Tag Archives: Mayor Tom Bates
The Berkeley City Council voted unanimously Tuesday night to ask the city manager to assess a long list of issues related to community-police relations and bring back a report on potential associated costs and related efforts that are already underway.
No action will be taken until the city manager’s office brings back the report, which is expected to take a significant amount of time.
UC Berkeley and property owner Ken Sarachan are close to a joint-venture development deal for the long-empty lot at the north-east corner of Haste and Telegraph, which means that new student housing might be in place there by August 2017.
“We are in negotiations, deep negotiations,” said Robert Lalanne, UC’s Vice-Chancellor for Real Estate. Lalanne said he would like to think they are getting very close to a deal.
The university would take over Sarachan’s entitlement of the proposed development for the site: a six-story Moorish, palace-like structure inspired by Italian hill towns, Tibetan forts and the rock-cut architecture of Petra in Jordan. The university would then turn over the project to a developer, who would build the structure. Lalanne declined to name the developer as a contract had not been signed. … Continue reading »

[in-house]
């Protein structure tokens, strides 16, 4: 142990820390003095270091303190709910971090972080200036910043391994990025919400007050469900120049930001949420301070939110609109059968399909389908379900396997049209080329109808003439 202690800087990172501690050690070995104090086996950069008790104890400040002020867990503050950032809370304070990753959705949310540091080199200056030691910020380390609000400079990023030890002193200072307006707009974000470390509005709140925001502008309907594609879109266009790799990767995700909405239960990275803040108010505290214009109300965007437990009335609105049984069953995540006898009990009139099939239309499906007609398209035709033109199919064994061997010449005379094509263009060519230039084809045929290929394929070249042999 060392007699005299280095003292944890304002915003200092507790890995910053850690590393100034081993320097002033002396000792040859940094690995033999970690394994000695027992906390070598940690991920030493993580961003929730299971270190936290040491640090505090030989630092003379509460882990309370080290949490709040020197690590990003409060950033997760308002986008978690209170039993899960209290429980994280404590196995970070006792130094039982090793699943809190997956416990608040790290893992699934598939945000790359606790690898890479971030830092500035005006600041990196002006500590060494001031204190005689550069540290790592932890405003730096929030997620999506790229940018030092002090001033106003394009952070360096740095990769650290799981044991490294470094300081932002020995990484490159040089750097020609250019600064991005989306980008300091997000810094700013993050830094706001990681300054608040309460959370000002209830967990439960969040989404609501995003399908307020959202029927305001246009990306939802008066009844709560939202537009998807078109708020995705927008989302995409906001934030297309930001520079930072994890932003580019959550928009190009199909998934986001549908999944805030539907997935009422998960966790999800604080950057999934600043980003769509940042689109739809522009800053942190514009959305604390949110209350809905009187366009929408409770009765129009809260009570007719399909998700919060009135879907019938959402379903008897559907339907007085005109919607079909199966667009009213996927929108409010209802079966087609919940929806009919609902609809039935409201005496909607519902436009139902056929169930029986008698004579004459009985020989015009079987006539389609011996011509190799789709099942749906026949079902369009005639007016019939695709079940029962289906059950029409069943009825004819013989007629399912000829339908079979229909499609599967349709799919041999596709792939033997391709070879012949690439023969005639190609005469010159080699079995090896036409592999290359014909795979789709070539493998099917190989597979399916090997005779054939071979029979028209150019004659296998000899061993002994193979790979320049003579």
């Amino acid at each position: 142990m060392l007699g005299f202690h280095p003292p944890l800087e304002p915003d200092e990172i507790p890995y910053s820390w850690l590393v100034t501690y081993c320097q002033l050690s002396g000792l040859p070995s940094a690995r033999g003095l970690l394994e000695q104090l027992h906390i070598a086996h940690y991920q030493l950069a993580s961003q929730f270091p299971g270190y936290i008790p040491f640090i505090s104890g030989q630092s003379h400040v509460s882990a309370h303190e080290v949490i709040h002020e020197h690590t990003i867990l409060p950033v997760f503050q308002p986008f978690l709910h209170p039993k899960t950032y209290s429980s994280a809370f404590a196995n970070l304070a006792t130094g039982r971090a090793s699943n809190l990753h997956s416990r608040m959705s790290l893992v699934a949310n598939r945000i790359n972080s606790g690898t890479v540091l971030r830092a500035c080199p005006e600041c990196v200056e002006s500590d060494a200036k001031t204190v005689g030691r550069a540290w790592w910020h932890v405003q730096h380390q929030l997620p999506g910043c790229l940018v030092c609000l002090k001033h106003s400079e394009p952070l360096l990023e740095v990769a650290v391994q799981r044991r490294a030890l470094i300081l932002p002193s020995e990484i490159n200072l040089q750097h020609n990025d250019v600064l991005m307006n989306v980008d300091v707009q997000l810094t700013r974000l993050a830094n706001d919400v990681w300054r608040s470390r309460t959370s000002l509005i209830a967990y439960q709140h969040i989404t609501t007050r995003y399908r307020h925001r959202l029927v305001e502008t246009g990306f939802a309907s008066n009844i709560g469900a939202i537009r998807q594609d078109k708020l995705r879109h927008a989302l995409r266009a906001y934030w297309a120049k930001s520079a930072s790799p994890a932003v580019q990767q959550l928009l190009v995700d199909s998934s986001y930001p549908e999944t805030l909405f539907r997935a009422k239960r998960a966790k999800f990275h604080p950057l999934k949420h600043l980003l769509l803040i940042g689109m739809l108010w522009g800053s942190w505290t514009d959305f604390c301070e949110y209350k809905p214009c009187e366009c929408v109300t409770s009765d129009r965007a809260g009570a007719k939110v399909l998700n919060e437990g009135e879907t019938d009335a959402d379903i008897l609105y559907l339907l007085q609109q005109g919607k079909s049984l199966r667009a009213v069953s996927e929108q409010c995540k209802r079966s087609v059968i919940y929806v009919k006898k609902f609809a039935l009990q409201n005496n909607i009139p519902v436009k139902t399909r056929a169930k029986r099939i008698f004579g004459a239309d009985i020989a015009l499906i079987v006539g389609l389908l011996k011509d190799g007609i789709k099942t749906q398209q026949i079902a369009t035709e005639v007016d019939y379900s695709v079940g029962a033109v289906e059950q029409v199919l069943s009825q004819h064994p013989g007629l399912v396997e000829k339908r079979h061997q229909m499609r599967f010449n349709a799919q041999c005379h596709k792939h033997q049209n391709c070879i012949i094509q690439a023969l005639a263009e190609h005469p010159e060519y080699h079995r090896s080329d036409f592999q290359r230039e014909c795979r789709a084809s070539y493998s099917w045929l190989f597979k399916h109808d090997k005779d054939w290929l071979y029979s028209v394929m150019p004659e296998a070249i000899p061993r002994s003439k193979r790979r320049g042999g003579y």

Mayor Tom Bates last night delivered a picaresque tour of developments in Berkeley in his State of the City address at the Shotgun Theatre’s Ashby Stage.
Bates lauded projects and improvements in each of the city’s main areas, singled out efforts to address street repairs with revenues from Measures M and BB, talked about the need for affordable housing, the police department and the December protests, and touched briefly on challenges the city faces with unfunded pension liabilities and an aging infrastructure.
“That’s a general rosy picture of how we’re doing,” Bates said at the conclusion of his main tour of what’s happening in the city. … Continue reading »
An estimated 120 people showed up to the South Berkeley Senior Center on a recent weekend to learn about a new planning process underway by the city to consider what could be big changes along the Adeline corridor.
The Jan. 31 meeting was primarily an information session to let people know how they can participate in the process, set to last 24-30 months, which will be overseen by Berkeley-based consultant MIG. Last year, the city of Berkeley won a $750,000 planning grant from the Metropolitan Transportation Commission to fund the process, which is set to look at everything from community character and business activity to open space, jobs, housing, parking, sidewalks and lighting, historic preservation and transit.
Many in attendance were forceful in their insistence that the city must commit to keeping the neighborhood, and the process, inclusive and diverse.